I ran into a quirk of new-style classes. I envisioned the Matrix class having two hidden data fields, one to hold a tuple of Vector objects representing each row, and a second one to hold a tuple of Vector objects representing each column. This would allow for easy access to the data based upon rows or columns, whichever was more convenient, with no speed penalty. Each tuple of Vectors ought to point to the same numbers, though. How does one do this with Python?

I’d like self.__cdata[0][0] and self.__rdata[0][0] to always be the same number, even if I only change one. I could manage this with accessor methods that make sure they’re the same, but I decided to wrap each number in an object called a MutableNumber. The class was setup like so:


class MutableNumber(object):
    def __init__(self, value = None):
        self.number = value

Every mathematical operator should have then been overridden like this:


...
    def __mul__(self, rhs):
        try:
            return MutableNumber(self.number * rhs.number)
        except AttributeError:
            return MutableNumber(self.number * rhs)
...

What a pain to type and maintain, though. What if I wanted to add another possibility in the future, or change the operator to not return a new MutableNumber object wrapping the number? There are twenty-two operators I wanted to override (eg. __mul__, __eq__, __div__, __floordiv__…), and I didn’t want to have to type them, even once.

I originally setup a meta-class to delegate every access to a property in the class’s __delegateattributes__ member to self.number. This had some issues:


>>> MutableNumber(2) * 3
6
>>> MutableNumber(2) * MutableNumber(3)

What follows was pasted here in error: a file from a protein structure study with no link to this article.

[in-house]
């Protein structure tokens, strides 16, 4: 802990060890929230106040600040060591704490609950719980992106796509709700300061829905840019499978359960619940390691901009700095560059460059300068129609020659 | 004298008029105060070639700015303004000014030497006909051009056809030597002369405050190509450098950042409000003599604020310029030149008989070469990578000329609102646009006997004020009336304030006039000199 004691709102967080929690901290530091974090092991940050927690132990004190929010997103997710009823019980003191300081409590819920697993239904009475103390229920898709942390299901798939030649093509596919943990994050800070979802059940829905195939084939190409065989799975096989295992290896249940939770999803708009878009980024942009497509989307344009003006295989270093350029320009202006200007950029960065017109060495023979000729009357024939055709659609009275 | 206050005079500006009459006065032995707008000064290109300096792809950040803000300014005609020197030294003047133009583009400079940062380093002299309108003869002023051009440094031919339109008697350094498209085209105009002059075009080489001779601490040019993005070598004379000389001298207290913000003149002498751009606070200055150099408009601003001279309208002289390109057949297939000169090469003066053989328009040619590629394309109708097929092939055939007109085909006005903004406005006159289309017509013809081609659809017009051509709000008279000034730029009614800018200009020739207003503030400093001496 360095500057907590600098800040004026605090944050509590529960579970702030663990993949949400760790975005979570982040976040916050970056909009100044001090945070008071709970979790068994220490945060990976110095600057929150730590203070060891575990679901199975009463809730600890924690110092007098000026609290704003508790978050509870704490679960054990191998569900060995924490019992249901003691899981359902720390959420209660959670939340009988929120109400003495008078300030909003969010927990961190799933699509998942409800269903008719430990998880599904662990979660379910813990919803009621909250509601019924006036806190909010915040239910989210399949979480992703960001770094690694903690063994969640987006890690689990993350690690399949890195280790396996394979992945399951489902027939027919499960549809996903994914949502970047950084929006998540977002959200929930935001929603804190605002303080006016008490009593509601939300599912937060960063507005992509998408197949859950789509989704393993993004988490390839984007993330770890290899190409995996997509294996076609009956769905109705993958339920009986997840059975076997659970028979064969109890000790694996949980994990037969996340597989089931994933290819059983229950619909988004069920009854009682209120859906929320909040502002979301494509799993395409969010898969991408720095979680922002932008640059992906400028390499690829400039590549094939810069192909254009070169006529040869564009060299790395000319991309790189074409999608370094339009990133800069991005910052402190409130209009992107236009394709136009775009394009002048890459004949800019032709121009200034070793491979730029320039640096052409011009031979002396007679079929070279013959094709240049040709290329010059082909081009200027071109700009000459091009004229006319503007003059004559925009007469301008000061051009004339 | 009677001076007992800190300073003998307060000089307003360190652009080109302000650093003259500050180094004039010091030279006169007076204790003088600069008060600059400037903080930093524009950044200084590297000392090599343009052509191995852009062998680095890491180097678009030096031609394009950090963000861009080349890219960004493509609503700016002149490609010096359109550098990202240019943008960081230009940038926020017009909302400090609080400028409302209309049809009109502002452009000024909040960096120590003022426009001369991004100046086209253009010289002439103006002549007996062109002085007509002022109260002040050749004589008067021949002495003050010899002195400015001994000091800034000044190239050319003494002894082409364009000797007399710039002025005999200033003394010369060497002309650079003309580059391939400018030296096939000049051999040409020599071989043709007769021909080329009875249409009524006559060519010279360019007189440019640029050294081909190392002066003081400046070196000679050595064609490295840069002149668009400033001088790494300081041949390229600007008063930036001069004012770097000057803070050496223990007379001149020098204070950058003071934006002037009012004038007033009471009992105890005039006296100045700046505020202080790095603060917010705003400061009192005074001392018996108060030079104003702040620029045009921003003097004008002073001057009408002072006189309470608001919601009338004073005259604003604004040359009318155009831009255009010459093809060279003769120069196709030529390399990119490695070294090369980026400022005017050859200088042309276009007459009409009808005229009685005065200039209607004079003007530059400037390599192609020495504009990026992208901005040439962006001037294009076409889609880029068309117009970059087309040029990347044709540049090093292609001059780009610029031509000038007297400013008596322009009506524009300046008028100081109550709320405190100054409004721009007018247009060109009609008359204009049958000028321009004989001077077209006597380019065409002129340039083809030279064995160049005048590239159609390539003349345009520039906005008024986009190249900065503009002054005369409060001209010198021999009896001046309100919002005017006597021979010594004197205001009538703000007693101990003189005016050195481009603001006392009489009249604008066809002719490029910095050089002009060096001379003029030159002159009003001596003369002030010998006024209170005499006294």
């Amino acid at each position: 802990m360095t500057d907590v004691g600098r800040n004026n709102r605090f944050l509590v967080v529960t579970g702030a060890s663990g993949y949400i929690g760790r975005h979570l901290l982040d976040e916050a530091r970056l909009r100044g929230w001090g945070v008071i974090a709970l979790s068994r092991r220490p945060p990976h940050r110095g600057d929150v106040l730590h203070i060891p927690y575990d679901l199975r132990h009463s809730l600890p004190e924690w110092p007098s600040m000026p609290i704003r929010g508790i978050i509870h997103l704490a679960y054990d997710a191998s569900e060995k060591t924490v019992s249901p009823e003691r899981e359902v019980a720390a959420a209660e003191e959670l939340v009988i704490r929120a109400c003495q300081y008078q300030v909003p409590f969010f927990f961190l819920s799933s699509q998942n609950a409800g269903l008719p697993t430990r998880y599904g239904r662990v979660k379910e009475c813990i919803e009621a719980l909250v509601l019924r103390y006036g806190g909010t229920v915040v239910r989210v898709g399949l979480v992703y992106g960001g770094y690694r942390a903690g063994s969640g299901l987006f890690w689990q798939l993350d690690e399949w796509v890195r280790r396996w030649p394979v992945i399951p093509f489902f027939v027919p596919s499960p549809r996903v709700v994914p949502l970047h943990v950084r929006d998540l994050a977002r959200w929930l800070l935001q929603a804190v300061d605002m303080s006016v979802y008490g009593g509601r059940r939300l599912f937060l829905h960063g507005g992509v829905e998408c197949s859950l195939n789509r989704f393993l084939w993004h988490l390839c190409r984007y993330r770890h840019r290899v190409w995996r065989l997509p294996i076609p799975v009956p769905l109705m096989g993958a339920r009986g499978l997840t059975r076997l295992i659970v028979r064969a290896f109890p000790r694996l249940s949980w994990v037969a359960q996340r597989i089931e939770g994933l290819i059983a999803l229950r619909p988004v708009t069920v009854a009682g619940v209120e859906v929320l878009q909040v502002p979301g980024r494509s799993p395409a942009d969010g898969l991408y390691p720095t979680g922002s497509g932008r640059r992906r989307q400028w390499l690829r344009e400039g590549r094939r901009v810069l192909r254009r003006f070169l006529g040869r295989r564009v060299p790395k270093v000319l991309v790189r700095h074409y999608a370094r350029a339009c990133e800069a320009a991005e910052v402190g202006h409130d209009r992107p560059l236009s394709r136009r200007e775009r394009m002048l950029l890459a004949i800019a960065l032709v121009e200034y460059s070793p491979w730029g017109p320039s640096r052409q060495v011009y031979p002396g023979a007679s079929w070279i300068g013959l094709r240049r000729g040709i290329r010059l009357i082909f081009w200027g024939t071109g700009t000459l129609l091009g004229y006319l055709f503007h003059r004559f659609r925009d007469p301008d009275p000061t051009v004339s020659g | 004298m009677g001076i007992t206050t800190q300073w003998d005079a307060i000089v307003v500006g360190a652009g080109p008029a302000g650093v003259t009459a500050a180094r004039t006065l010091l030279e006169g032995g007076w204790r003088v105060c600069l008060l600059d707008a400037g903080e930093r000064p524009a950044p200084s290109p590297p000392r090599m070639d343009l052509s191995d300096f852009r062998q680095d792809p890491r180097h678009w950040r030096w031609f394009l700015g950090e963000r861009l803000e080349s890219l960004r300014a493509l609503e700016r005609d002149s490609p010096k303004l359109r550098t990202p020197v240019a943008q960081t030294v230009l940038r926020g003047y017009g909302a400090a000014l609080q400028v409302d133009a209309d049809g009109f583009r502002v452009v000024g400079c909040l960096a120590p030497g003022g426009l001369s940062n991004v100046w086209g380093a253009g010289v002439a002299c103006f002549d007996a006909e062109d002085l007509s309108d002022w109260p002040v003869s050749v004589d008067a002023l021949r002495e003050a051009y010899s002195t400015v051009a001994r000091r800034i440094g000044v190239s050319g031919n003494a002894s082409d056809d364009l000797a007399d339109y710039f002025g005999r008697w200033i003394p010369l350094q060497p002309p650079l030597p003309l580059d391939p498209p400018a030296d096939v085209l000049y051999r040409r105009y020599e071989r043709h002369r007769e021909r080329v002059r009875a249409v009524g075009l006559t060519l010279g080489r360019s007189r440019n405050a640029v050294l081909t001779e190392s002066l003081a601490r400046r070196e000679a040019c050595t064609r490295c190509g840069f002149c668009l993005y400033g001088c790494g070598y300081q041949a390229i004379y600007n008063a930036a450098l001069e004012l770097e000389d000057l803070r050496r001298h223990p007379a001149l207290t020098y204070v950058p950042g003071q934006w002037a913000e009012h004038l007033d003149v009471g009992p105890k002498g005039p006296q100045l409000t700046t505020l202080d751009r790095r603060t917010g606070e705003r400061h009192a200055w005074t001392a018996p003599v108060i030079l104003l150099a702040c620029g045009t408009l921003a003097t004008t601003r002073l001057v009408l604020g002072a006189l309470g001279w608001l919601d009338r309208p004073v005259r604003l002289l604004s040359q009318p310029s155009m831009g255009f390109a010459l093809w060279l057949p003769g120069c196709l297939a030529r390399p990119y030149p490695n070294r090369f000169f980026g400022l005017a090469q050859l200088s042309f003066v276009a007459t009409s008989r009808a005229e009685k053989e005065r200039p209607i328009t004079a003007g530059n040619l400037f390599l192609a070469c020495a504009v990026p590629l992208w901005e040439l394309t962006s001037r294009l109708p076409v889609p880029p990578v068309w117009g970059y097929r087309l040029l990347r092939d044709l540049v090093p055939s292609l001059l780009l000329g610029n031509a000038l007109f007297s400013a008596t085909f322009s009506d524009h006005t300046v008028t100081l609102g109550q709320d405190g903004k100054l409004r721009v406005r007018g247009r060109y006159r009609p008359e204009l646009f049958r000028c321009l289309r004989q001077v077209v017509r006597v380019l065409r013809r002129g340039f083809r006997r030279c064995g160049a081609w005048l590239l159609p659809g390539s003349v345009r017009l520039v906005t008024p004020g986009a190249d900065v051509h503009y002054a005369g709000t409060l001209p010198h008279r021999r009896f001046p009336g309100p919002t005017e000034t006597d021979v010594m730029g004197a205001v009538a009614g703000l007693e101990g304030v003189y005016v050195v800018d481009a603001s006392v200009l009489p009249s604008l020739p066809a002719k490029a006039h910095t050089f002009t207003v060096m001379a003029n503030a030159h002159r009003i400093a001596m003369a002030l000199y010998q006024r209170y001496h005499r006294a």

Traceback (most recent call last):
  ...
TypeError: unsupported operand types for *: 'int' and 'MutableNumber'

I had to go a more complex route, rather than just pure delegation. I eventually replaced all the operators with custom instances of an Operator class, which held an operator and a reference to the instance of the class:


class MutableNumber(object):
    __operatormap__ = "__add__", "__div__", "__eq__", "__floordiv__", "__ge__", \
        "__gt__", "__inv__", "__invert__", "__le__", "__lshift__", "__lt__", \
        "__mod__", "__mul__", "__ne__", "__neg__", "__pos__", "__pow__", \
        "__rshift__", "__sub__", "__truediv__"
    class Operator(object):
        def __init__(self, instance, op):
            self.instance = instance
            self.op = op
        def __call__(self, rhs):
            op = getattr(operator, self.op)
            try:
                return op(self.instance.number, rhs.number)
            except AttributeError:
                return op(self.instance.number, rhs)

    def __init__(self, value=None):
        for op in self.__operatormap__:
            setattr(self, op, MutableNumber.Operator(self, op))
        self.number = value

So, we finally reach the part where it gets interesting. What happens? Does this work properly? The code seems good, but it fails to function:


>>> MutableNumber(3) * 2
Traceback (most recent call last):
  ...
TypeError: unsupported operand type(s) for *: 'MutableNumber' and 'int'

Unsupported operand for types? It looks like it’s totally ignoring the fact that the MutableNumber instance has a __mul__ property set. Hm… stranger still:


>>> MutableNumber(3).__mul__(2)
6
>>> MutableNumber(3).__class__.__mul__(2)
Traceback (most recent call last):
  ...
AttributeError: type object 'MutableNumber' has no attribute '__mul__'

Well, it seems that A * B does not call A.__mul__(B). It searches for A.__class__.__mul__, but not A.__mul__. It works fine with an old-style class, but not a new-style class.

It turns out this behaviour has been discovered before. In fact, Jan Decaluwe was trying to do the same thing I am, create an instance object that acts like a mutable number. Alex Martelli wrote:

The idea is that operators should rely on special
methods defined by the TYPE (class) of the object they’re working
on, NOT on special methods defined just by the OBJECT itself and
not by its class. Doing otherwise (as old-style classes did, and
still do for compatibility) is untenable in the general case, for
example whenever you consider a class and its metaclass (given that
the metaclass IS the class object’s type, no more and no less).

Well, too bad. I guess maybe I’ll just backtrack all the way to using accessor methods to make sure the column and row data is both kept constant… or just store one of them.